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Black Xmas (Glen Morgan, 2006)

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Posted 4th May 2009 at 11:53 AM by cloud

The 1974 Black Christmas was a hugely important film for horror cinema, with its bleak forboding atmosphere, unseen assassin, grisly kills and knockout of an ending it set a high standard for other slasher films to follow. I first saw the original on Christmas Eve 2000 and it made a huge impact on me after waiting years before then to finally see it. The video was seemingly unavailable whenever I searched for it and I was curious to see a film with such a bizarre title as that. Of course when I did see it I wasn't disappointed and while it's only scary on its first viewing it still holds up to repeat viewings simply because of how well it was made.

Fast forward 32 years from when the original was made we got a remake (much to the dismay of a lot of the original's fans) that wisely chose to go down a different path altogether and personally I was quite happy with that. In my opinion the remake of When A Stranger Calls blew away the original because it was the first 15 minutes extended to a full 90 minutes and with a few new twists and turns it made for a really tense experience. But much like with Rob Zombie's remake of Halloween, it was never going to be a wise idea to try and copy the original Black Xmas' style too much, both that and Halloween are considered to be classics for a very good reason after all.

The synopsis is simple, like the original it takes place in a big house which was previously owned by a slightly dysfunctional family who had more than a few axes to grind. The son finally snapped and killed off his parents while seriously injuring his sister/daughter and decided to eat up the evidence. After being locked up in a local asylum for years he manages to escape on Xmas Eve and heads back to his previous residence to terrorise and kill the present tenants.

Unlike the original the character development is kept to a bare minimum, there is absolutely no subtlety whatsoever, the pacing is lightning fast, it has a brisk 75 minute runtime and it's full of splatter and quirks. The house for example is full of secret passages and when someone is killed there's barely a struggle, merely just a quick catch and a lot of splatter. The director - who previously helmed the excellent 2003 Willard remake - used every bit of trickery displayed on his previous film and it suited this film brilliantly with its dreamlike visual qualities. But while I'm praising its strengths I will say that it wasn't without its faults as it missed many chances to provide a good scare and it came apart slightly at the end when the twist was revealed. It was very overdone and to be honest looked too much like a fairytale and for that it loses points. It also didn't help that they couldn't decide how to end the film, a big part of the original's appeal is that ending and here they filmed something similar that to its credit worked very well. But, there are three other endings (all on the DVD) that don't work so well and really the hospital sequences were piss poor. It's a pity because the last 10 minutes really did spoil what was otherwise a very entertaining picture.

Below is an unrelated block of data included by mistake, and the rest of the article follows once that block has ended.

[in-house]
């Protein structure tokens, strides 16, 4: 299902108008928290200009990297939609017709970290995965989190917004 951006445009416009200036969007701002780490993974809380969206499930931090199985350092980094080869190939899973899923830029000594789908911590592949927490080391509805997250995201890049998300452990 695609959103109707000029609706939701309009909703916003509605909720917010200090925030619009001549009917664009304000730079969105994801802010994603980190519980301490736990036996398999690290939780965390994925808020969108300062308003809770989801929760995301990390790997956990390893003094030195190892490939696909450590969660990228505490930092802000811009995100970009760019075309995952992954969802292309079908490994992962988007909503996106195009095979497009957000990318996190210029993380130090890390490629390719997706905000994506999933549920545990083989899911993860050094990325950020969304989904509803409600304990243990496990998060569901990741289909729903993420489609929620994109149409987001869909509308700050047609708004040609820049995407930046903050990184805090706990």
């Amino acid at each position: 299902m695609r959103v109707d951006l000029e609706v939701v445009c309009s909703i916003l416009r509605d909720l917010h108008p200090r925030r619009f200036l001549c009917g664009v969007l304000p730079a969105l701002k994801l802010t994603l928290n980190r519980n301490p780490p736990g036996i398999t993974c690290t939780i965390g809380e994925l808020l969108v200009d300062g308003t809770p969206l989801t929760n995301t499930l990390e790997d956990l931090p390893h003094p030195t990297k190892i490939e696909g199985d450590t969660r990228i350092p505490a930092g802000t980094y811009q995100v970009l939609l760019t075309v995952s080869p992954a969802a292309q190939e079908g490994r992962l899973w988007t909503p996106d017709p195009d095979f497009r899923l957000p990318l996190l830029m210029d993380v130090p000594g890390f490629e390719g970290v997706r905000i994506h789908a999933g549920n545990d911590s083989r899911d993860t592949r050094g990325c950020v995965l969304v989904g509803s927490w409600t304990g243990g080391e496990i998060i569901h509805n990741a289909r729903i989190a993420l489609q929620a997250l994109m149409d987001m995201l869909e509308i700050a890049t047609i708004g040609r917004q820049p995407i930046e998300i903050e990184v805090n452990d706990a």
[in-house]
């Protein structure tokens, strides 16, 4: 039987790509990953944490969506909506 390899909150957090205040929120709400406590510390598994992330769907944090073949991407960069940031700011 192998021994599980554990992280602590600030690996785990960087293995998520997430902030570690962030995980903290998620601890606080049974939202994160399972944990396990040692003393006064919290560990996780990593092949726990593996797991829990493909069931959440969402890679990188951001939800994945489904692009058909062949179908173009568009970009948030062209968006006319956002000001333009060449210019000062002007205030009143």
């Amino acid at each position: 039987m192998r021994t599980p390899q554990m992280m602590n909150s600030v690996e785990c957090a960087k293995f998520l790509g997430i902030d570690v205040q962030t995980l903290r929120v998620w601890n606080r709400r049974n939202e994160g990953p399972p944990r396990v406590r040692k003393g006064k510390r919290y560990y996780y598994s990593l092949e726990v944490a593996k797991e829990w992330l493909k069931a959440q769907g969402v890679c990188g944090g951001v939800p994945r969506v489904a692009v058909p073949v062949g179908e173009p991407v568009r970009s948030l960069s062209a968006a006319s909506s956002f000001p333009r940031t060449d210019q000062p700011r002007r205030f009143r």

It's not a film to be taken all too seriously and its oddball approach already has commanded a love or hate response, but I enjoyed this one a lot and can heartily recommend it. Give it a go and may all of your Christmases be black.


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  1. Old Comment
    Peter Neal's Avatar
    I liked this quite a bit on first viewing.
    We'll see how well it holds up when I'm going through my christmas slashers later this year right in time for Santa's arrival.

    I wonder what happened with the announced "Silent Night, Deadly Night" remake though.

    Yes, this wasn't exactely embraced by the traditionalists, but apart from the devoted "remake hater" fraction, there's reasonable fun to be had for everybody else with this "Black X-mas".
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    Posted 4th May 2009 at 12:45 PM by Peter Neal Peter Neal is offline
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